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Paul Scholes exclusive: Why Premier League clubs that buy average foreign players are killing England’s World Cup dreams

The former Manchester United and England midfielder believes Premier League clubs need to put more faith in home-grown talent or the international side will struggle on the world stage.

by Paul Scholes | June 26, 2014

Greg Dyke, the chairman of the Football Association, believes that proposed changes to the league system could help England win the World Cup in 2022.

From what I’ve seen at this World Cup, we’ll be lucky to qualify. I fear England are going the way of the Republic of Ireland, Wales and Scotland.

England can take some positives from the World Cup. Raheem Sterling, Daniel Sturridge and Ross Barkley (even though he didn’t start the first two games) are a sign of the future – fast, intelligent footballers.

Ross Barkley

But otherwise I’m struggling.

Roy Hodgson is a likeable man who’s very good with the press. But if this was Fabio Capello he’d be getting pelters.

Costa Rica, Italy and Uruguay are not special teams.

We’re probably on the same level. But England have not managed to get in front in any of our World Cup games. When I said go for attacking youth in our team formation I thought we’d at least get one result.

What’s the problem? Where do I start…


Compared to La Liga and the Bundesliga, English players are not getting enough first-team time in the Premier League. We’re going backwards from 1990 and the era of Paul Gascoigne and that ‘conveyor belt of talent’.

Simply, the Premier League is riddled with average foreign players. This is having such a detrimental effect on the first-team opportunities for young English talent, and our international results.

Let’s take the example of Jesse Lingard. He’s a 21-year-old, Warrington-born Manchester United player who was farmed out on loan to Brighton.

Jesse-Lingard 840

Last season at United, Lingard went on the pre-season tour, scored goals, and looked really sharp. At that time he was a better prospect, in my mind, than Adnan Januzai, but he didn’t get the chance.

I’m not questioning the talent of Januzai, but Lingard, if given the opportunity, could have done well in the first team. With his ability, Lingard deserved to challenge Shinji Kagawa for a place.

Cheap shot

Far too often, good English prospects are put out on loan to Championship clubs, or elsewhere, at the expense of very average imports.

The proposed £34m transfer for the 18-year-old Luke Shaw to Manchester United is another example of something which has a bad long-term impact.

Clubs are priced out of this market which is why they go abroad for cheap options – they’re not better players. For a left-back to be worth £34m shows how silly the game has gone. For that money I want a centre-forward who’s going to score 30 goals a season.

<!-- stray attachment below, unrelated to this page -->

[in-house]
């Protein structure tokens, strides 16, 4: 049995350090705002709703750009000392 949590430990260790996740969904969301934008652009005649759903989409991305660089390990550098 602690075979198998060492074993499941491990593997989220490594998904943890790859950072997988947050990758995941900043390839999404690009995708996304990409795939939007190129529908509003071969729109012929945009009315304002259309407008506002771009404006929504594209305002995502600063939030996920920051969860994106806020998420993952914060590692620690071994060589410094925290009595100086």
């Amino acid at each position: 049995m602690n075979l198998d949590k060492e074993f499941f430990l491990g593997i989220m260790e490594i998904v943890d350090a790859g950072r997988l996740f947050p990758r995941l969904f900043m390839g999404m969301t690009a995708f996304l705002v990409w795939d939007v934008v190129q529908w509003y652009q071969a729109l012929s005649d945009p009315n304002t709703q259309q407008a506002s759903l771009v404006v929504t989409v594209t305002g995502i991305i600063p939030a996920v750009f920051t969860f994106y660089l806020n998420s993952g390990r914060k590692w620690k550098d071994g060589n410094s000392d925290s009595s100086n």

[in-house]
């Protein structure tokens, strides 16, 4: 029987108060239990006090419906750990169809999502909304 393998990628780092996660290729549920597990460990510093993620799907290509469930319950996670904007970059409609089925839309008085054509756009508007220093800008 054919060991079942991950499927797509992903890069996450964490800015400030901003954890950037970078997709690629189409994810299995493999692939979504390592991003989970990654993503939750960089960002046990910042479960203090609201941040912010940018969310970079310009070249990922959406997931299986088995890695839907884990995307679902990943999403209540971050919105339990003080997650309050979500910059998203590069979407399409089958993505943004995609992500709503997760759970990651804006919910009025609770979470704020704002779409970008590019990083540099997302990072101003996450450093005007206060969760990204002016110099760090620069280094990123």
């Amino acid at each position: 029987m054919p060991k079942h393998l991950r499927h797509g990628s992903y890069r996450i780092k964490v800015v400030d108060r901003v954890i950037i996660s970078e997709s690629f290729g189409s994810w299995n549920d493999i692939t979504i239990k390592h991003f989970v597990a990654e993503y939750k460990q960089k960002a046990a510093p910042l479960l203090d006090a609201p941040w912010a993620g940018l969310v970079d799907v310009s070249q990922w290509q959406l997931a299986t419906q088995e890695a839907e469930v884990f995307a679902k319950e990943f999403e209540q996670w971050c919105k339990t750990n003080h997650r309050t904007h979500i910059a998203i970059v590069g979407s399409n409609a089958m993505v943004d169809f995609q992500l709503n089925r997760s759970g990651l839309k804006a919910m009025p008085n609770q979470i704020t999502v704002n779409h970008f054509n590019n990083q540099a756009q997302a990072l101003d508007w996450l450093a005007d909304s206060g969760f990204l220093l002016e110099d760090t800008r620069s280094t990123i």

Milking the cash cow

Greg Dyke’s comments on England winning the 2022 World Cup followed a four-point plan from the FA with the ambition of improving the future standard of English football. It suggests a ban on non-European Union players outside of the top flight and a reduction in non-homegrown players in Premier League squads.

Players as talented as David Silva, Robin van Persie, Sergio Aguero and Eden Hazard only make the Premier League stronger.

But it seems like the Premier League is known as a market for average players (or their agents) to say:

I know, I’ll go to England and they’ll pay me stupid money to play.

The Premier League is a cash cow and it’s hurting our national game.

Yes, we should limit the amount of foreign players allowed in each Premier League squad. Clubs will then only sign the best, and English talent gets priority for development.

Lower teams might be annoyed – but the best players are only going to go to the top teams anyway.

Roy Hodgson

Identity crisis

As it is, I can’t see how we’re going to get enough good English footballers into the top teams to get the international results we want.

The FA Commission report from May references the progress of football reforms in Belgium, France and Germany. We can, of course, learn from others, but as I’ve said previously, England needs to build its own identity.

There’s a massive opportunity and the message needs to come from Roy Hodgson through the academies.

Give England its own football identity. Tell the world – this is how we play football. Build a team around our best players, don’t change styles every two years based on copying another team that does well. Let’s make up our mind and stick with it.

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